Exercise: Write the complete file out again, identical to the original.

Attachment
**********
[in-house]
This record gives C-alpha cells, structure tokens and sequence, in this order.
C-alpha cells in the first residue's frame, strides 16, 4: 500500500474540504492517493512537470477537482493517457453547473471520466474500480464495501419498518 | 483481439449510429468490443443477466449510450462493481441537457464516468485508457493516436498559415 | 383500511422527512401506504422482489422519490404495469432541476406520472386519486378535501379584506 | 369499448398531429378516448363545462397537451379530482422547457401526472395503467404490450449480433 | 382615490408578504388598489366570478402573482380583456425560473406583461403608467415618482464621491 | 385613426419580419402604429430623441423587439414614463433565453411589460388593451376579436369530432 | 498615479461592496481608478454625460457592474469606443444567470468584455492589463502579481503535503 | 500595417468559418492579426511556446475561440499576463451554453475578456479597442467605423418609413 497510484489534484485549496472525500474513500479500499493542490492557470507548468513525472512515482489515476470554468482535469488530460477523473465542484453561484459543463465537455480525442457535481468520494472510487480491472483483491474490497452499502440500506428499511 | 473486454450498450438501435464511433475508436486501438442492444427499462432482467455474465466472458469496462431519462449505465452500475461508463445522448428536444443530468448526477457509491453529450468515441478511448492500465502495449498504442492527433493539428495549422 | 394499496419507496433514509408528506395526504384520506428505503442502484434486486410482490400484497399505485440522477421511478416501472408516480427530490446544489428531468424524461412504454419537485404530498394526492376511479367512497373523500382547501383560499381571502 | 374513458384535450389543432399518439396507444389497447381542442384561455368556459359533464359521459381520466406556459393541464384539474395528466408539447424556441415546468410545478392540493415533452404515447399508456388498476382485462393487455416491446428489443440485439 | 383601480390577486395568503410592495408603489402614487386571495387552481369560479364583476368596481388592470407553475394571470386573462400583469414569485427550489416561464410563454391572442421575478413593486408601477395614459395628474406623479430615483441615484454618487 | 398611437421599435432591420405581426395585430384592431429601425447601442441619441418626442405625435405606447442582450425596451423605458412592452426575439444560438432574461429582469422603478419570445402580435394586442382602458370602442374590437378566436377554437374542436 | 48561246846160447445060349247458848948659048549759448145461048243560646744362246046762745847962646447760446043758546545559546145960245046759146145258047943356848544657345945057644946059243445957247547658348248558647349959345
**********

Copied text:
[in-house]
This record gives C-alpha cells, structure tokens and sequence, in this order.
C-alpha cells in the first residue's frame, strides 16, 4: 500500500474540504492517493512537470477537482493517457453547473471520466474500480464495501419498518 | 483481439449510429468490443443477466449510450462493481441537457464516468485508457493516436498559415 | 383500511422527512401506504422482489422519490404495469432541476406520472386519486378535501379584506 | 369499448398531429378516448363545462397537451379530482422547457401526472395503467404490450449480433 | 382615490408578504388598489366570478402573482380583456425560473406583461403608467415618482464621491 | 385613426419580419402604429430623441423587439414614463433565453411589460388593451376579436369530432 | 498615479461592496481608478454625460457592474469606443444567470468584455492589463502579481503535503 | 500595417468559418492579426511556446475561440499576463451554453475578456479597442467605423418609413 497510484489534484485549496472525500474513500479500499493542490492557470507548468513525472512515482489515476470554468482535469488530460477523473465542484453561484459543463465537455480525442457535481468520494472510487480491472483483491474490497452499502440500506428499511 | 473486454450498450438501435464511433475508436486501438442492444427499462432482467455474465466472458469496462431519462449505465452500475461508463445522448428536444443530468448526477457509491453529450468515441478511448492500465502495449498504442492527433493539428495549422 | 394499496419507496433514509408528506395526504384520506428505503442502484434486486410482490400484497399505485440522477421511478416501472408516480427530490446544489428531468424524461412504454419537485404530498394526492376511479367512497373523500382547501383560499381571502 | 374513458384535450389543432399518439396507444389497447381542442384561455368556459359533464359521459381520466406556459393541464384539474395528466408539447424556441415546468410545478392540493415533452404515447399508456388498476382485462393487455416491446428489443440485439 | 383601480390577486395568503410592495408603489402614487386571495387552481369560479364583476368596481388592470407553475394571470386573462400583469414569485427550489416561464410563454391572442421575478413593486408601477395614459395628474406623479430615483441615484454618487 | 398611437421599435432591420405581426395585430384592431429601425447601442441619441418626442405625435405606447442582450425596451423605458412592452426575439444560438432574461429582469422603478419570445402580435394586442382602458370602442374590437378566436377554437374542436 | 48561246846160447445060349247458848948659048549759448145461048243560646744362246046762745847962646447760446043758546545559546145960245046759146145258047943356848544657345945057644946059243445957247547658348248558647349959345